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New Haven Register

@nhregister - 1d 13h ago



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Intel officials say Russia boosting Trump candidacy

WASHINGTON (AP) - Intelligence officials have warned lawmakers that Russia is interfering in the 2020 election campaign to help President Donald Trump get reelected, three officials familiar with the closed-door briefing said Thursday. The warning raises questions about the integrity of the presidential campaign and whether Trump's administration is taking the proper steps to combat the kind of interference that the U.S. saw in 2016. The officials asked for anonymity to discuss sensitive intelligence. They said the briefing last week focused on Russia's efforts to influence the 2020 election and sow discord in the American electorate. The warning was first reported by The New York Times and The Washington Post.A senior administration officialsaid the news infuriated Trump, who complained that Democrats would use the information against him. Over the course of his presidency, Trump has dismissed the intelligence community's assessment of Russia's 2016 election interference as a conspiracy to undermine his victory.The official spoke on the condition of anonymity to describe the private meeting. One day after the Feb. 13 briefing to the House Intelligence Committee, Trump berated the then-director of national intelligence, Joseph Maguire, and he announced this week that Maguire would be replaced by Richard Grenell, a Trump loyalist. U.S. intelligence agencies say Russia interfered in the 2016 election through social media campaigns and stealing and distributing emails from Democratic accounts. They say Russia was trying to boost Trump's campaign and add chaos to the American political process. Special counsel Robert Mueller concluded that Russian interference was "sweeping and systematic," but he did not find a criminal conspiracy between Russia and the Trump campaign. Republican lawmakers who were in...
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Greenwich Time

@greenwichtime - 1d 13h ago



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Democrats try to blunt strong California showing for Sanders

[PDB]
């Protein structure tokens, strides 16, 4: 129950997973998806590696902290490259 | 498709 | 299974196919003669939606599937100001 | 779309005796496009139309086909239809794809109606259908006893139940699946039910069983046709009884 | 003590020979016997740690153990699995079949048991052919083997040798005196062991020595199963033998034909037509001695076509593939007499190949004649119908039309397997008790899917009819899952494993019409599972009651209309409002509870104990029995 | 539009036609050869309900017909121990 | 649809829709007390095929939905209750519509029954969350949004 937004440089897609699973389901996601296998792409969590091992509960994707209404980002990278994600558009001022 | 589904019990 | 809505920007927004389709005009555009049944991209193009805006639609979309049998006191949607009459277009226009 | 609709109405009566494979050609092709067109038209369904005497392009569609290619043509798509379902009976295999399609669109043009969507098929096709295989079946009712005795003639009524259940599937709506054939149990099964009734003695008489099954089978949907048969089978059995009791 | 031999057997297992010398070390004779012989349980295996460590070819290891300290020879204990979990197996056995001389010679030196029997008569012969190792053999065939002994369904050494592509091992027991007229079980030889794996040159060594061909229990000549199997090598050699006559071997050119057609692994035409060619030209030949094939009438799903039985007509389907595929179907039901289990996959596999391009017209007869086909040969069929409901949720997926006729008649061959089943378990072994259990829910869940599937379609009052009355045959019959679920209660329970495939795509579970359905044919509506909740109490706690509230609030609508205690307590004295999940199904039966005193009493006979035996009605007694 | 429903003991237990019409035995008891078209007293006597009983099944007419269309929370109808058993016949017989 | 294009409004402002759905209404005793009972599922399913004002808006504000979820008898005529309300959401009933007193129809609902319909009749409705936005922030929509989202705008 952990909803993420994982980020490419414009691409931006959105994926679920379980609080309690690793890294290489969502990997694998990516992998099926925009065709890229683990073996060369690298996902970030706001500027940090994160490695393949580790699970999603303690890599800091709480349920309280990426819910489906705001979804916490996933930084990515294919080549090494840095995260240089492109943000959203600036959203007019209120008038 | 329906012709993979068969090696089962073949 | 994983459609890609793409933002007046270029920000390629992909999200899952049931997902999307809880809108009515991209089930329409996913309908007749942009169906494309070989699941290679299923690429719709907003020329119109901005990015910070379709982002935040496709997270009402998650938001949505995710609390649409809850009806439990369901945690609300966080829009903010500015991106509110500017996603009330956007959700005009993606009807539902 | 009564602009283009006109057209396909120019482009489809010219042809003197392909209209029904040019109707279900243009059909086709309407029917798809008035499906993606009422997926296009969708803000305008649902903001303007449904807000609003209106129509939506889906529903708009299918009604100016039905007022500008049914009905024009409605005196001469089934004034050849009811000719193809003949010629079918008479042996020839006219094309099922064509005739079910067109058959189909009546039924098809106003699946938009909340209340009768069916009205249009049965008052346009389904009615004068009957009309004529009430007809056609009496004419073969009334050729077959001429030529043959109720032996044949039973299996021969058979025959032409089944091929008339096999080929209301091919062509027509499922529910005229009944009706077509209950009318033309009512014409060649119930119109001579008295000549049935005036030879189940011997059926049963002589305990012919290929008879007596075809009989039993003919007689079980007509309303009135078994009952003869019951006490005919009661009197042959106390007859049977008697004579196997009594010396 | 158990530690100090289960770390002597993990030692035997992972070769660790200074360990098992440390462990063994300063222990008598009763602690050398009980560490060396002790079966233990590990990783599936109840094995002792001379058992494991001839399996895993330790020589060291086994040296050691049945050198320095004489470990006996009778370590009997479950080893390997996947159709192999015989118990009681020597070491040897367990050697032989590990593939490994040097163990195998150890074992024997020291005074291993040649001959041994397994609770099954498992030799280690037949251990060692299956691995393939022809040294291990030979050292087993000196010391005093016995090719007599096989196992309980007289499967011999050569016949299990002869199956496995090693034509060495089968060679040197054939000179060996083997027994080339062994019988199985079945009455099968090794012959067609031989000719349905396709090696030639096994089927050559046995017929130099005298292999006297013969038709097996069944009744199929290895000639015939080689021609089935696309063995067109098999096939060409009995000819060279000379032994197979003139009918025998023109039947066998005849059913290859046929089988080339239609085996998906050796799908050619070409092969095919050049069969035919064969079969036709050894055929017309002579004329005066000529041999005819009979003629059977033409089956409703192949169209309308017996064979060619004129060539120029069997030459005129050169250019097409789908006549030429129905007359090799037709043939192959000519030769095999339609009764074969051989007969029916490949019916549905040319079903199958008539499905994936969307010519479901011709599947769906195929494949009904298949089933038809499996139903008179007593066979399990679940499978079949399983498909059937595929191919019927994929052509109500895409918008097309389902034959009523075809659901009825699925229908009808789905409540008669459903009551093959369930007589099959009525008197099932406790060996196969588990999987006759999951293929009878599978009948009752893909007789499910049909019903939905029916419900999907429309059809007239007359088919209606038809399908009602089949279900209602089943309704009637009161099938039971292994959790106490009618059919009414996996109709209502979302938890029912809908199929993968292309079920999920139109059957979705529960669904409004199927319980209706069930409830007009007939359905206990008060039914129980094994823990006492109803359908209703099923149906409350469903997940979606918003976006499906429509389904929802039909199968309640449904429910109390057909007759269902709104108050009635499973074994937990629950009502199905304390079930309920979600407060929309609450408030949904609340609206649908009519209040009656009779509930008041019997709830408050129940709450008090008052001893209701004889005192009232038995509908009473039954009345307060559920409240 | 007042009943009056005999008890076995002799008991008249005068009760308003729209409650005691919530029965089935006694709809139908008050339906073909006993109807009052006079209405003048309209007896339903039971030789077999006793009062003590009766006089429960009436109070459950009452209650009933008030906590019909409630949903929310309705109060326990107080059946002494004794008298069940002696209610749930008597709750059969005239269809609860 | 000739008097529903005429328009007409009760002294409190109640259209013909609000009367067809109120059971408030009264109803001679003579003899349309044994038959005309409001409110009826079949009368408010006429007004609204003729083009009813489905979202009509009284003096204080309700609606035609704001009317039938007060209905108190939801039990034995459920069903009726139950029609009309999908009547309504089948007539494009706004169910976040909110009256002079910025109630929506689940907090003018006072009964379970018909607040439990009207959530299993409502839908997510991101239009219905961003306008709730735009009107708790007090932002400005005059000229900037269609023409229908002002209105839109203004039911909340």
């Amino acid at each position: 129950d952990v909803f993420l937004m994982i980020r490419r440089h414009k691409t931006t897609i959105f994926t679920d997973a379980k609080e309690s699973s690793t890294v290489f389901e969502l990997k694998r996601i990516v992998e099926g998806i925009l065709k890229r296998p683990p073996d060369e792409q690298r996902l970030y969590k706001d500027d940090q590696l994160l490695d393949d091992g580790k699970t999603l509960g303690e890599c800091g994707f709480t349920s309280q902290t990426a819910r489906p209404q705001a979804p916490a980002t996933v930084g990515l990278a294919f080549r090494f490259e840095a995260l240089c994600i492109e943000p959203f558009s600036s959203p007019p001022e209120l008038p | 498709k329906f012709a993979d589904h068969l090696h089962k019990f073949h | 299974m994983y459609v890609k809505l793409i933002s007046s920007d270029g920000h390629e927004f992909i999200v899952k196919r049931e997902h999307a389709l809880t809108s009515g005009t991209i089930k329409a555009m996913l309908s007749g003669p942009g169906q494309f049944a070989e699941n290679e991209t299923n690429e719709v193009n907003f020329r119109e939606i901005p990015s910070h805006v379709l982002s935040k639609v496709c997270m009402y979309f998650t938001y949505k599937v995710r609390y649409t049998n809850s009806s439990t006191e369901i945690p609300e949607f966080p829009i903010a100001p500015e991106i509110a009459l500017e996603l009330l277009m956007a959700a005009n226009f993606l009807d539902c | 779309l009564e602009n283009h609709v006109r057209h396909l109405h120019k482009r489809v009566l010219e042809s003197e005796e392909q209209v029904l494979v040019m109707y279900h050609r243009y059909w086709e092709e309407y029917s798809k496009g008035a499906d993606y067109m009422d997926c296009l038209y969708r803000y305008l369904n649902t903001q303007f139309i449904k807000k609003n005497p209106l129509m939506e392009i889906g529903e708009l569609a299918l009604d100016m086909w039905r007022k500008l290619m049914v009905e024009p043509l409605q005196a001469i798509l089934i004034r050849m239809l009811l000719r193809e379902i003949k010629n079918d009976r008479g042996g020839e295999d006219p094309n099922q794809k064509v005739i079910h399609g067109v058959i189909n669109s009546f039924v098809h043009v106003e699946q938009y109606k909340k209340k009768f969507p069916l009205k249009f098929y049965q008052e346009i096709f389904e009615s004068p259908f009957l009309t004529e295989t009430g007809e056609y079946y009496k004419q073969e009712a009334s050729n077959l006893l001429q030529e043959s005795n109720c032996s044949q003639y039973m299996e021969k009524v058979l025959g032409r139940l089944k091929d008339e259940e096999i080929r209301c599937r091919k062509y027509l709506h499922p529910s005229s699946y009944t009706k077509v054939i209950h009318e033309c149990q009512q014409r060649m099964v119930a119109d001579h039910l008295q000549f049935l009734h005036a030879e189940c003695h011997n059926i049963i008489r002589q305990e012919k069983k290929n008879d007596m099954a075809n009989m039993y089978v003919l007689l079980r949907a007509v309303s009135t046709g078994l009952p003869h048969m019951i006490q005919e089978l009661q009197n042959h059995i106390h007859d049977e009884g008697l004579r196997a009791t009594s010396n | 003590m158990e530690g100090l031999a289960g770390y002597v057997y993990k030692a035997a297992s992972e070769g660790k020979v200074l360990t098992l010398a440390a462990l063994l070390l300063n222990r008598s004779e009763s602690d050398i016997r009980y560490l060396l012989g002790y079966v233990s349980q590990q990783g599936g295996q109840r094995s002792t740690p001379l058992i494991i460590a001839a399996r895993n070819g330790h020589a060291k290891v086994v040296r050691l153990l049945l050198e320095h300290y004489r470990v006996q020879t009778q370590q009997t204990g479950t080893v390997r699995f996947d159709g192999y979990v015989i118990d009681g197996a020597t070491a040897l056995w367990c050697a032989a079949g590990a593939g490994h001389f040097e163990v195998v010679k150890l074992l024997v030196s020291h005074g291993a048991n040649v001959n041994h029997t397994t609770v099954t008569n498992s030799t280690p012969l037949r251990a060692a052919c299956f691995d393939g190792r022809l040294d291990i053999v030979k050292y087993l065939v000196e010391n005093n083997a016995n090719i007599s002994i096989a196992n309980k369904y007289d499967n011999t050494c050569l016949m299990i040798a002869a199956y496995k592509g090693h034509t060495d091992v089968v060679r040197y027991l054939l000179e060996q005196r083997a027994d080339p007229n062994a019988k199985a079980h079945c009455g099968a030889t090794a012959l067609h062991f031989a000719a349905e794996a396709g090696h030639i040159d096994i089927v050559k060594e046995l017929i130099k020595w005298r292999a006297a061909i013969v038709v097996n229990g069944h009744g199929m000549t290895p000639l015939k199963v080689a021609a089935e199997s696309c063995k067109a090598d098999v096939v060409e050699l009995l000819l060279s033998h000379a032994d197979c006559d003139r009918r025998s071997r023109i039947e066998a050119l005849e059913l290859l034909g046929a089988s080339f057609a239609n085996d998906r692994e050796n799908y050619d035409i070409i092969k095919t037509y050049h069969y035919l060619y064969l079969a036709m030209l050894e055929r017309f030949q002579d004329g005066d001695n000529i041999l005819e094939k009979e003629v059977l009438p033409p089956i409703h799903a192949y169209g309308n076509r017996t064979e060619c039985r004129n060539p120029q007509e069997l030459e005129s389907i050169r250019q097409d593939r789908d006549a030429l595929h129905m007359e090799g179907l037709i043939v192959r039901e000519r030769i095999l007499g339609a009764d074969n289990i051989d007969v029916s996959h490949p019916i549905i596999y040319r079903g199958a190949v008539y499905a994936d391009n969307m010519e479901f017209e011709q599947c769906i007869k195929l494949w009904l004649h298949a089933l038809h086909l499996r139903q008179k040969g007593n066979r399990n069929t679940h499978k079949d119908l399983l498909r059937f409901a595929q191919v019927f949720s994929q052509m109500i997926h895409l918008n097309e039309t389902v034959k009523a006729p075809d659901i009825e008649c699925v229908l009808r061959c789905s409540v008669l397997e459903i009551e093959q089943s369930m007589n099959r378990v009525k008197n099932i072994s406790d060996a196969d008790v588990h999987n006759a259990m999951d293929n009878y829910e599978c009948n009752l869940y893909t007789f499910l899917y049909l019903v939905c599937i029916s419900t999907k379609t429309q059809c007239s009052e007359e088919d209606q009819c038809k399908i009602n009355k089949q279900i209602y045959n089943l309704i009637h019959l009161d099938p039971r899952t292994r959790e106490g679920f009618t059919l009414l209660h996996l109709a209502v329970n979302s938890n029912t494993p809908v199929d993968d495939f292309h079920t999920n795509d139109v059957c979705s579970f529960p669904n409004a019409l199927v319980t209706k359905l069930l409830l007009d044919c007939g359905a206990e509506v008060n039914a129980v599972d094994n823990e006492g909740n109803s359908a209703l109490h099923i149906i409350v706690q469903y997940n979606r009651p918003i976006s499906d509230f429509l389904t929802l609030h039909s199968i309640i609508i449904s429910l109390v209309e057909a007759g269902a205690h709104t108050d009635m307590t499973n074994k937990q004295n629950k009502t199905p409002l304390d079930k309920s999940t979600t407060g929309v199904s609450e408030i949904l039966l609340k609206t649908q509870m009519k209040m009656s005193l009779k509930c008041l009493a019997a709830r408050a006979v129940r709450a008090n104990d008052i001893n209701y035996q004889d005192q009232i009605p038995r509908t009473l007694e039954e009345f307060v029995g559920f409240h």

SACRAMENTO, Calif. (AP) - California is the largest prize in the calculations of any Democratic presidential candidate, but it rarely seems that way. But no one is underselling California this time. Bernie Sanders has been working the state for months, organizing intensively among Latinos and young voters, producing campaign materials in seven languages, going, as one aide said, "where most candidates don't go." Mike Bloomberg has tried to counter Sanders with saturation advertising, including buying time at television stations in Arizona, Nevada and Oregon that also reach California. Pete Buttigieg held three public events in the past week to capitalize on his early state momentum. Joe Biden and Elizabeth Warren remain competitive. The attention reflects a growing concern among Sanders' rivals that if he performs well enough in the state, with its 415 delegates at stake on Super Tuesday, March 3, that he could build a delegate lead that is difficult to catch. "California's one of those unique places because these presidential elections don't play out here very often," said Ace Smith, one of the state's best known political strategists. "There's just a real thirst." Competing in the state isn't simple; it is home to some of the nation's most expensive media markets, there are roughly 20 million voters, and delegates are awarded both on the statewide level and in each of the 53 congressional districts. A candidate must hit 15% statewide to get a share of 144 delegates. Another 271 awarded by reaching 15% in a congressional district, with heavily Democratic districts offering more delegates. Sanders' campaign has long counted California as important, deploying more than 80 staff here last year and sending Sanders regularly. He'll hold two rallies Friday in heavily Latino areas, on top of an event earlier...